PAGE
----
Plants perennial, 1.5-10 dm; roots also often arising from proximal nodes; rhizomes often present. Stems decumbent to ascending, usually branched, without noticeable ribs, glabrous or obscurely strigose distally. Leaves: ocrea brown, cylindric, 5-23 mm, chartaceous, base inflated, margins truncate, ciliate with bristles (2-)4-10 mm, surface glabrous or strigose, not glandular-punctate; petiole 0.2-2 cm, glabrous or strigose; blade without dark triangular or lunate blotch adaxially, broadly lanceolate to linear-lanceolate, 5-25 × 0.4-3.7 cm, base tapered or acute, margins antrorsely appressed-pubescent, apex acuminate, faces glabrous or appressed-pubescent along midveins and sometimes on faces, usually punctate abaxially. Inflorescences terminal, sometimes also axillary, erect, uninterrupted or interrupted proximally, 30-80 × 2-5 mm; peduncle 10-30 mm, glabrous or strigose; ocreolae overlapping distally, often not overlapping proximally, margins ciliate with bristles to 2(-3) mm. Pedicels ascending, 1-1.5 mm. Flowers bisexual or unisexual and staminate, 2-6 per ocreate fascicle, homostylous; perianth roseate proximally, roseate, white, or greenish white distally, not glandular-punctate or sometimes glandular-punctate with punctae on tubes and inner tepals, scarcely accrescent; tepals 5, connate ca. 1/ 1/ 2 their length, obovate, 2.5-4 mm in bisexual flowers, 1.5-2.5 mm in staminate flowers, veins prominent or not, not anchor-shaped, margins entire, apex obtuse to rounded; stamens 8, included or exserted in staminate flowers; anthers pink or red, elliptic to ovate; styles 3, connate near middle. Achenes included or apex exserted, brown to brownish black or black, 3-gonous, 1.5-3 × 1-2.3 mm, shiny, smooth. Flowering Jun-Nov. Wet banks and clearings, shallow water, marshes, moist prairies, ditches; 0-1500 m; B.C., N.B., N.S., Ont., Que.; Ala., Alaska, Ariz., Ark., Calif., Conn., Del., D.C., Fla., Ga., Idaho, Ill., Ind., Iowa, Kans., Ky., La., Maine, Md., Mass., Mich., Minn., Miss., Mo., Nebr., N.H., N.J., N.Y., N.C., N.Dak., Ohio, Okla., Oreg., Pa., R.I., S.C., S.Dak., Tenn., Tex., Vt., Va., Wash., W.Va., Wis.; Mexico; Central America; South America. The extreme variability in Persicaria hydropiperoides is reflected in its extensive synonymy. Among the segregates most often recognized in floras and checklists is P. opelousana, which C. B. McDonald (1980) showed to be broadly sympatric and highly interfertile with P. hydropiperoides. Consistent with this conclusion, R. S. Mitchell (1971) found that P. hydropiperoides and P. opelousana are unique among native North American smartweeds in consistently possessing multicellular plate-glands on the abaxial surface of their leaves. Such glands also are found on P. maculosa, an introduced European species.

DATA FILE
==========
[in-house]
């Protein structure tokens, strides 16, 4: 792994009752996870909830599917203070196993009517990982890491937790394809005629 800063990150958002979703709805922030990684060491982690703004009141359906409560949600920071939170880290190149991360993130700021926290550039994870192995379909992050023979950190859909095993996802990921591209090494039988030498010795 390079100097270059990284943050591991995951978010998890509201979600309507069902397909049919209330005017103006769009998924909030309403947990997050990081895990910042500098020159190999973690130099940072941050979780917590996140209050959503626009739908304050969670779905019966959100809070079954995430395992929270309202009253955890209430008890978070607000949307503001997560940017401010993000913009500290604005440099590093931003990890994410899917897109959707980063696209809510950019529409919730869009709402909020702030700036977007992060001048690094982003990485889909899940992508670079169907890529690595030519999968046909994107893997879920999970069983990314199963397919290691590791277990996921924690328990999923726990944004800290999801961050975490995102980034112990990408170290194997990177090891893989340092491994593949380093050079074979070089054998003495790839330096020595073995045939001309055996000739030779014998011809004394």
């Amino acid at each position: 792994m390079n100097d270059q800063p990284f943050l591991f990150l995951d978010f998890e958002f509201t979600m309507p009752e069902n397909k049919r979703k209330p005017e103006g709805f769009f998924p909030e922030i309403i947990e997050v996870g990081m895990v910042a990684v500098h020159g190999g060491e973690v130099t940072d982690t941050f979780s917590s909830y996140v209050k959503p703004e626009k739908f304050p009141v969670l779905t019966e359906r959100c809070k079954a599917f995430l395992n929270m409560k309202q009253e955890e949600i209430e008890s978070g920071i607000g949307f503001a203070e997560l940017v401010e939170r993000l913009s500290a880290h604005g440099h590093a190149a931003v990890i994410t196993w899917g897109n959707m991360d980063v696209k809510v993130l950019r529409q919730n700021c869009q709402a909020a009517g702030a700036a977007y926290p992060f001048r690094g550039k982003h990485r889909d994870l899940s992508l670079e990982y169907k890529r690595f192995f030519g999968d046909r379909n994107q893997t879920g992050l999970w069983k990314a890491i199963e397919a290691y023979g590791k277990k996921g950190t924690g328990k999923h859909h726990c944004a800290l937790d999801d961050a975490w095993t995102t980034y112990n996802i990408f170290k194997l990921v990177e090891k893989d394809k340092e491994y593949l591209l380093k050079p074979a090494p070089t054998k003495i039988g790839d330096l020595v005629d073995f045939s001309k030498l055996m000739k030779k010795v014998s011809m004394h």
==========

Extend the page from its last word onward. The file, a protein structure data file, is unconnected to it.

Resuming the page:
Herbarium specimens of Persicaria hydropiperoides sometimes are misidentified as P. maculosa, especially when the roots are missing. The former species may be distinguished reliably by its achenes all trigonous (trigonous and biconvex achenes are mixed in the inflorescences of P. maculosa) and bristles on the margins of the ocreae that average longer. M. L. Fernald (1922c) reported hybrids with P. robustior from Nova Scotia.